Cardiovascular and perceptual responses to dehydration, oral and intravenous saline rehydration, and subsequent exercise in the heat

Date of Completion

January 1995


Biology, Animal Physiology|Education, Physical|Health Sciences, Recreation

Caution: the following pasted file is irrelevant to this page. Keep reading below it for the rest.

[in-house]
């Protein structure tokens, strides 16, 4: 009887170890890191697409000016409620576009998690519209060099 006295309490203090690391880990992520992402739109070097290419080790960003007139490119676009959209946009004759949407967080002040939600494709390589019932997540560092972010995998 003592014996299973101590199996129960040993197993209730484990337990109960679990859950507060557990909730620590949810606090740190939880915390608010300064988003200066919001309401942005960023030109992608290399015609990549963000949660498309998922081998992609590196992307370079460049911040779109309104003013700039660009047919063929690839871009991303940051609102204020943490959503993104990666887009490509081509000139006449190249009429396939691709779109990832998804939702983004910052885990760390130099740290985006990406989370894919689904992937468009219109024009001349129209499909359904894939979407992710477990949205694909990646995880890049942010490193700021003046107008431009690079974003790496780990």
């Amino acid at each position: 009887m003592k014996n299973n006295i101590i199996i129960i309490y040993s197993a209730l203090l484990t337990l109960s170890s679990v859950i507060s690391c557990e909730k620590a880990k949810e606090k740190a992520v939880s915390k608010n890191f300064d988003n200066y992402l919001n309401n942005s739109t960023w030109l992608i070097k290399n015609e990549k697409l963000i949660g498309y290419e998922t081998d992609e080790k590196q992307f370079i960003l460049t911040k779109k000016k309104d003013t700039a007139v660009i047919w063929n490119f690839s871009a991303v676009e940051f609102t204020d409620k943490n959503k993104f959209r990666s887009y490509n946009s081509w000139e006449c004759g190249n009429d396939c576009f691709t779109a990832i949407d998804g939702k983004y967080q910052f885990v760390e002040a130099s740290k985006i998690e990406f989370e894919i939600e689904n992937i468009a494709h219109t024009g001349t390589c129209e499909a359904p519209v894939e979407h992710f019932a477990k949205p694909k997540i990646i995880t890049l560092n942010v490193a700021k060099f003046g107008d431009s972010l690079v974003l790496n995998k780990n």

Athletes strive to maintain adequate hydration during exercise in the heat by drinking, and more recently by saline infusion. The purpose of this investigation was to compare perceptual and cardiovascular responses to oral and intravenous saline rehydration at rest and during subsequent exercise in the heat. Eight unacclimatized males underwent four randomly assigned rehydration treatments following a 2-4 hour exercise-induced dehydration bout to reduce body weight by 4%. Rehydration treatments included 0.9% saline infusion (09IV), 0.45% saline infusion (45IV), no fluid (NF), and 0.45% saline oral ingestion (ORAL). Following rehydration and rest (2 h total), subjects walked at 50% VO2max for 90 min at 36$\sp\circ$C (EX). The following results were observed: (1) central RPE was significantly lower (p $<$ 0.05) in ORAL compared to all other trials, (2) Local RPE was higher than central RPE at all time points in each trial, (3) skin temperature and thirst had the highest correlations with overall RPE, (4) thirst was significantly lower (p $<$ 0.05) in ORAL during rest and EX compared to all other trials, (5) skin temperature was not different among trials, (6) plasma sodium was higher in 09IV and NF vs. 45IV and ORAL, (7) there was no difference in cardiac output and stroke volume among trials, (8) heart rate was significantly higher during ORAL and NF vs. 09IV and 45IV at 60EX, and (9) peak acceleration and velocity of blood flow in the ascending aorta was not different among trials. It was concluded that (1) ORAL results in more favorable perceptual ratings, (2) thirst may contribute to RPE during exercise in the heat in a hypohydrated state, (3) oropharyngeal and gastric mechanisms were responsible for lower thirst ratings during ORAL, (4) higher levels of plasma sodium in 09IV and ORAL contributed to higher thirst ratings in those trials, and (5) circulatory dynamics are generally not affected by the mode of rehydration. ^